David Clark takes one for the Labour team
David Clark's decision to fall on his sword will rid Jacinda Ardern and Labour of one obvious weakness as the election campaign draws ever closer, Sam Sachdeva writes
When it comes to election campaigns, Australian political strategist and boogeyman of the left Lynton Crosby is said to talk about “scraping the barnacles off the boat”.
Streamline your policies and personnel, the thinking goes, and you can sail to the finish line that much faster.
Much as Labour loathes the influence of Crosby Textor, the resignation of Health Minister David Clark shows a similar strategy from Jacinda Ardern and her Labour team.
After months of negative publicity for his personal indiscretions and the perceived shortcomings of the ministry he oversees, it could have been argued Clark had weathered the worst of the storm.
But the disproportionate levels of anger stoked by a relatively innocuous Newshub video of Clark speaking about Ashley Bloomfield’s responsibility for Covid-19 testing failures, while the Director-General of Health stood behind him, were a sign that the problem was not going away.
Bloomfield does indeed have responsibility for making things right - after all, he does run the Ministry of Health - but the minister’s failure to take any blame himself led to public outrage and offers of bouquets and cupcakes for the besmirched public servant.
The relief of the campaign trail may be approaching, but Clark and Bloomfield would have surely had to front the media at least a few more times to discuss Covid-19 before September 19.
In raising “what we needed to do to make sure Covid was a priority”, as Ardern euphemistically put it, the Prime Minister appears to have walked [Clark] to the edge of the cliff (albeit with a parachute) before leaving him to make the right call.
Could Clark - or the Government - really have withstood continued volleys of questions about his relationship with Bloomfield and his competence in the health portfolio?
It appears not, judging by the Prime Minister’s self-declared conversation with Clark last week which precipitated his resignation.
Ardern sought to downplay the significance of the chat, saying: “As you can imagine in employment situations, just like any workplace when a minister and a portfolio and a subject area is as important as this one, I will have ongoing conversations with ministers.”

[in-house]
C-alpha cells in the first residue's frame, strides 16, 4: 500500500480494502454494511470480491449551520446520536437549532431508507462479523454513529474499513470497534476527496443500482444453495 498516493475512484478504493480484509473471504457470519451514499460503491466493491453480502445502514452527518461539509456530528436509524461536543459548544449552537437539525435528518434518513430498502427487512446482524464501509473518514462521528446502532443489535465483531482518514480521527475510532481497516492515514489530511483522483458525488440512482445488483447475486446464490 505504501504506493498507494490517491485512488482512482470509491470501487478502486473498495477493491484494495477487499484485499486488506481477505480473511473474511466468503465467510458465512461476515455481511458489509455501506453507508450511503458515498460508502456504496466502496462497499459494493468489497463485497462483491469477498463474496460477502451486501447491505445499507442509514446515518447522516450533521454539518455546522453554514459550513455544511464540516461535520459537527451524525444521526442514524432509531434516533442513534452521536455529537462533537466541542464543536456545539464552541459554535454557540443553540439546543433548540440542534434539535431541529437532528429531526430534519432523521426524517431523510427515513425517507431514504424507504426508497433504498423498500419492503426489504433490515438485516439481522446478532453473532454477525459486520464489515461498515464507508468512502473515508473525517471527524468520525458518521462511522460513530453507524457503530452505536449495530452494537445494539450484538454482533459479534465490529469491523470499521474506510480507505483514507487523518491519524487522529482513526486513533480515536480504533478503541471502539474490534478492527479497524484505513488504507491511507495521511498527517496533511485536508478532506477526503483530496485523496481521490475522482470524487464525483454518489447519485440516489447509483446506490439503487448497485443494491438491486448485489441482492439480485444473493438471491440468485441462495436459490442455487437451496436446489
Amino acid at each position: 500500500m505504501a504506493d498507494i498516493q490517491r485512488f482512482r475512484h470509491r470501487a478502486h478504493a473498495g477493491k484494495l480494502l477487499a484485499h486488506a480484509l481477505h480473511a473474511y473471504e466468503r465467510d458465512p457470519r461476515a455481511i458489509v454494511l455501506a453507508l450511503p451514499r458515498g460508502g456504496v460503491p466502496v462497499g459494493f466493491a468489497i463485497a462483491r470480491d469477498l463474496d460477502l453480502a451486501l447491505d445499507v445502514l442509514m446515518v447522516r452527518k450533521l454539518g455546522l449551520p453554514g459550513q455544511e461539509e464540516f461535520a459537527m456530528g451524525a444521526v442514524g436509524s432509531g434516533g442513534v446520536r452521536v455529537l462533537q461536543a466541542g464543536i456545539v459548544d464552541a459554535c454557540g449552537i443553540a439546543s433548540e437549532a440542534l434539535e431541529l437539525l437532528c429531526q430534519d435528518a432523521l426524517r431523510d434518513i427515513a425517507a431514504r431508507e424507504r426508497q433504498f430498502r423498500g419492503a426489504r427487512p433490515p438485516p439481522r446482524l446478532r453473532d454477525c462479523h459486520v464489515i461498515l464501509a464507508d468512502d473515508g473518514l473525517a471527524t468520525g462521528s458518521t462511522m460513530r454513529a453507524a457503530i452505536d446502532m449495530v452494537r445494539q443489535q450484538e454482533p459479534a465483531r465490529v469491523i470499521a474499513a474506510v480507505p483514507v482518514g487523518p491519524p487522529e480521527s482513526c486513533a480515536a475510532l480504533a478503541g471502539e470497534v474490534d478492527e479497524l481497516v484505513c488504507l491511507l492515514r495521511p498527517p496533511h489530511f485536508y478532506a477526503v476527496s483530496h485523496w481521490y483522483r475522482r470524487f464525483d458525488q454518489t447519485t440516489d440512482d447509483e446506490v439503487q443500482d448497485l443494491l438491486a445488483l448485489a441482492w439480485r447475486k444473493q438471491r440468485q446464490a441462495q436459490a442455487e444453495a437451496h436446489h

But if the Beehive was actually like a normal workplace, Clark would probably have a strong case for constructive dismissal.
In raising “what we needed to do to make sure Covid was a priority”, as Ardern euphemistically put it, the Prime Minister appears to have walked him to the edge of the cliff (albeit with a parachute) before leaving him to make the right call.
What’s more, Chris Hipkins - his successor as Health Minister until at least the election - also spoke to his friend Clark and seemingly helped to nudge him towards his decision.
In truth, the fatal blow came months ago, when Ardern said she would have dismissed Clark over his breaches of lockdown rules, were it not for the nearly unprecedented nature of the global pandemic.
It was a de facto admission of no confidence in a minister whose portfolio was more important than ever for the Government, and the country.
Sympathy for Clark’s circumstances is not an entirely misplaced emotion.
His decision to head to the beach with his wife and children, and his pre-pandemic absence during a 2018 nurses’ strike to help with a family holiday, seemed to show a desire to look after his loved ones, while some suggested similar sentiment was behind his absence from the Beehive during lockdown.
Of course, there are plenty of families who would have appreciated a weekend outing for the sake of their sanity during Level 4, yet managed to follow the rules.
Politicians are rightly held to a higher standard than most of the public - but they are still humans, a fact that people forget all too often.
Tellingly, Ardern said the door remained open for Clark to regain a ministerial position after the election, albeit not in a health role.
The Prime Minister would need to know she could trust his judgment, but a role in a finance-related position - Clark served as Associate Finance Minister and spent time in the Treasury before Parliament - is at somewhat feasible.
As for the health role, Hipkins is clearly a caretaker, at least while he combines the job with education and state services.
Yet with a reasonable chunk of his education reforms already in train, he could pass that role to someone else after September 19 and take on health full-time (it still seems a stretch for putative first-term MP and epidemiologist Ayesha Verrall to take over from Clark should she make it in on the party’s list).
Trust at the forefront
Clark’s resignation, as with the sacking of Meka Whaitiri and the demotion of Phil Twyford, has come before a break from Ardern fielding difficult questions from journalists in Parliament and opposition MPs at Question Time - timing which is no mistake.
And it clears off one unsightly barnacle before Ardern addresses the party faithful at Labour’s conference on Sunday (a largely digital event aside from her set piece speech).
Labour will reveal its campaign slogan and billboards on Saturday, with the Government’s success in avoiding the worst-case scenario for the pandemic expected to be front and centre during its electioneering.
Ardern’s sky-high ratings, and the party’s strong polling, give it a natural opportunity to ask voters to let it fix its own slip-ups rather than trusting the “unknown quantity” that is Todd Muller’s National.
That may have been a harder sell if Clark had remained in post, given it was clear almost nobody in the country trusted him.
But now he has been scraped away, and Captain Ardern will hope it is smooth sailing ahead.
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